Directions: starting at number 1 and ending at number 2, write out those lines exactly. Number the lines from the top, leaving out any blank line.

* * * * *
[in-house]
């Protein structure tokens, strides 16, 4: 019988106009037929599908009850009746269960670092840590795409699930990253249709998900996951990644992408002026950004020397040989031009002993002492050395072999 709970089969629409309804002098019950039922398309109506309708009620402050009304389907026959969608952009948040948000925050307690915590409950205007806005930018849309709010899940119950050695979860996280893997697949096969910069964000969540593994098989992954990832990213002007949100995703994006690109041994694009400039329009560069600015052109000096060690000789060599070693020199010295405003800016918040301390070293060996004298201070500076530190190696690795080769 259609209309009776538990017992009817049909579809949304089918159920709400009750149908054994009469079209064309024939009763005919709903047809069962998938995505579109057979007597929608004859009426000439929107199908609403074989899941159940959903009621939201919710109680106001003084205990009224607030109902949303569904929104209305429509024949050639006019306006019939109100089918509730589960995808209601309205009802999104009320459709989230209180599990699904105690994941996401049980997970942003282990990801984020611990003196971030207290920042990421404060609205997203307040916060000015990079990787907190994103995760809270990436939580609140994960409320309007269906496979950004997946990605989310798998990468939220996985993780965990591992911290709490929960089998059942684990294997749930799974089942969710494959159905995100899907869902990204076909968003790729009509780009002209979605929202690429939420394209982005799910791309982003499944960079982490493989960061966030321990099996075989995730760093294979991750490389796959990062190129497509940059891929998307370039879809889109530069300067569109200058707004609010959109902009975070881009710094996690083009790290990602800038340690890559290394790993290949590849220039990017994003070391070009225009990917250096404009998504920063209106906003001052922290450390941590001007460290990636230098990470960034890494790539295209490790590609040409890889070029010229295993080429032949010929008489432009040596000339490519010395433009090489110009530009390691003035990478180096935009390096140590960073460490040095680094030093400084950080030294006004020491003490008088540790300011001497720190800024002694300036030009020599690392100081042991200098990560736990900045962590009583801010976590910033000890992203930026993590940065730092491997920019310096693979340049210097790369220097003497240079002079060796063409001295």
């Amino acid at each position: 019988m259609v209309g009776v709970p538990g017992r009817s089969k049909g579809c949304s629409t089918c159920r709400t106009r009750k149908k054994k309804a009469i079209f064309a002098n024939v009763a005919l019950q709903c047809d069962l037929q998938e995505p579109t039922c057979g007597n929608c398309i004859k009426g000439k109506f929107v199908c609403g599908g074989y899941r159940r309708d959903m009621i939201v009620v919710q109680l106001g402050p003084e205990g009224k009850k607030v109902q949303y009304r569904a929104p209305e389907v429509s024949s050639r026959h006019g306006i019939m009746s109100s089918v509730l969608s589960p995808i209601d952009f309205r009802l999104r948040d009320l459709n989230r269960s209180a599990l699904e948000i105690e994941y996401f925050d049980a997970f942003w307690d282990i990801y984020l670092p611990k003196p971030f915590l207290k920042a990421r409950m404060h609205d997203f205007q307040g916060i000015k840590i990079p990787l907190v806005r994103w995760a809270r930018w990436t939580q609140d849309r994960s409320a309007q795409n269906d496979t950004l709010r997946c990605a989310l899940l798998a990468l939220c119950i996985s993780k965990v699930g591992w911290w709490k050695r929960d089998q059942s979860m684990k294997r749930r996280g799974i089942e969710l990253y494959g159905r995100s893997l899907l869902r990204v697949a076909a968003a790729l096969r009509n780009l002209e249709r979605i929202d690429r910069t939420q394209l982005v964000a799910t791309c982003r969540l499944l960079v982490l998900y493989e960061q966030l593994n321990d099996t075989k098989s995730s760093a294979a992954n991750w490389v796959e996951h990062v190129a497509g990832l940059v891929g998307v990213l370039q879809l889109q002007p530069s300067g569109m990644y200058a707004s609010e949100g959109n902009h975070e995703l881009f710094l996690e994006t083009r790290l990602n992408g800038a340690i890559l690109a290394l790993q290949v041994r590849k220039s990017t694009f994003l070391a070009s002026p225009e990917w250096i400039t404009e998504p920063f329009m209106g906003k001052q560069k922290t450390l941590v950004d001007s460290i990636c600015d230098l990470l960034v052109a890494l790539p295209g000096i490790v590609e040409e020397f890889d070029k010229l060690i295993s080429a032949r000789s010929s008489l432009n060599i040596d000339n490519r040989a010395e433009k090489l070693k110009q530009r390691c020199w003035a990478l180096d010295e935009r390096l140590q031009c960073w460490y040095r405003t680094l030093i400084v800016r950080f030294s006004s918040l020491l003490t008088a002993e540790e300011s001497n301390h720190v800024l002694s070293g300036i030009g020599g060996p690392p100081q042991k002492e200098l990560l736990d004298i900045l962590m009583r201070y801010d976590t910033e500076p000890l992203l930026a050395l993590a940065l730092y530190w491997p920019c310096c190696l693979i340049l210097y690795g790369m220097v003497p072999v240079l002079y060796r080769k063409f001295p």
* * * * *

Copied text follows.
[in-house]
């Protein structure tokens, strides 16, 4: 019988106009037929599908009850009746269960670092840590795409699930990253249709998900996951990644992408002026950004020397040989031009002993002492050395072999 709970089969629409309804002098019950039922398309109506309708009620402050009304389907026959969608952009948040948000925050307690915590409950205007806005930018849309709010899940119950050695979860996280893997697949096969910069964000969540593994098989992954990832990213002007949100995703994006690109041994694009400039329009560069600015052109000096060690000789060599070693020199010295405003800016918040301390070293060996004298201070500076530190190696690795080769 259609209309009776538990017992009817049909579809949304089918159920709400009750149908054994009469079209064309024939009763005919709903047809069962998938995505579109057979007597929608004859009426000439929107199908609403074989899941159940959903009621939201919710109680106001003084205990009224607030109902949303569904929104209305429509024949050639006019306006019939109100089918509730589960995808209601309205009802999104009320459709989230209180599990699904105690994941996401049980997970942003282990990801984020611990003196971030207290920042990421404060609205997203307040916060000015990079990787907190994103995760809270990436939580609140994960409320309007269906496979950004997946990605989310798998990468939220996985993780965990591992911290709490929960089998059942684990294997749930799974089942969710494959159905995100899907869902990204076909968003790729009509780009002209979605929202690429939420394209982005799910791309982003499944960079982490493989960061966030321990099996075989995730760093294979991750490389796959990062190129497509940059891929998307370039879809889109530069300067569109200058707004609010959109902009975070881009710094996690083009790290990602800038340690890559290394790993290949590849220039990017994003070391070009225009990917250096404009998504920063209106906003001052922290450390941590001007460290990636230098990470960034890494790539295209490790590609040409890889070029010229295993080429032949010929008489432009040596000339490519010395433009090489110009530009390691003035990478180096935009390096140590960073460490040095680094030093400084950080030294006004020491003490008088540790300011001497720190800024002694300036030009020599690392100081042991200098990560736990900045962590009583801010976590910033000890992203930026993590940065730092491997920019310096693979340049210097790369220097003497240079002079060796063409001295």